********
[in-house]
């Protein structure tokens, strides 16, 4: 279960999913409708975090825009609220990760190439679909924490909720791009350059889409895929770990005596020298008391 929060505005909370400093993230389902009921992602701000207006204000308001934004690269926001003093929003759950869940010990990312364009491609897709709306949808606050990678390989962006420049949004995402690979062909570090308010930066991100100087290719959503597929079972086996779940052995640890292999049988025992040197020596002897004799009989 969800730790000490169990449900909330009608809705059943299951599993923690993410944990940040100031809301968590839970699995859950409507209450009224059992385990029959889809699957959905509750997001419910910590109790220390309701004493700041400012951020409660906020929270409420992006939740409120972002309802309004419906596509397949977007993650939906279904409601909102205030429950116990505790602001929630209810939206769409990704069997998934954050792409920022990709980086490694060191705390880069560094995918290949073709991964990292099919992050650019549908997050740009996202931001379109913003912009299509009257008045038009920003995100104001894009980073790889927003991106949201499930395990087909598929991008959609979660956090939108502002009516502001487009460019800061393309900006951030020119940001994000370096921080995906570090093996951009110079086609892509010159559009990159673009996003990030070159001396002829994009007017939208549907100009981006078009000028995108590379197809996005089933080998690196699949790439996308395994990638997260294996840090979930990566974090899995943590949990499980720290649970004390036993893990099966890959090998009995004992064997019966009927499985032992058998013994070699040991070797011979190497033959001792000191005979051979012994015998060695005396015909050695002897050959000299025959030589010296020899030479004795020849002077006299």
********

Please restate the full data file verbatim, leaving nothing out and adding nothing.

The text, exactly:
[in-house]
């Protein structure tokens, strides 16, 4: 279960999913409708975090825009609220990760190439679909924490909720791009350059889409895929770990005596020298008391 929060505005909370400093993230389902009921992602701000207006204000308001934004690269926001003093929003759950869940010990990312364009491609897709709306949808606050990678390989962006420049949004995402690979062909570090308010930066991100100087290719959503597929079972086996779940052995640890292999049988025992040197020596002897004799009989 969800730790000490169990449900909330009608809705059943299951599993923690993410944990940040100031809301968590839970699995859950409507209450009224059992385990029959889809699957959905509750997001419910910590109790220390309701004493700041400012951020409660906020929270409420992006939740409120972002309802309004419906596509397949977007993650939906279904409601909102205030429950116990505790602001929630209810939206769409990704069997998934954050792409920022990709980086490694060191705390880069560094995918290949073709991964990292099919992050650019549908997050740009996202931001379109913003912009299509009257008045038009920003995100104001894009980073790889927003991106949201499930395990087909598929991008959609979660956090939108502002009516502001487009460019800061393309900006951030020119940001994000370096921080995906570090093996951009110079086609892509010159559009990159673009996003990030070159001396002829994009007017939208549907100009981006078009000028995108590379197809996005089933080998690196699949790439996308395994990638997260294996840090979930990566974090899995943590949990499980720290649970004390036993893990099966890959090998009995004992064997019966009927499985032992058998013994070699040991070797011979190497033959001792000191005979051979012994015998060695005396015909050695002897050959000299025959030589010296020899030479004795020849002077006299």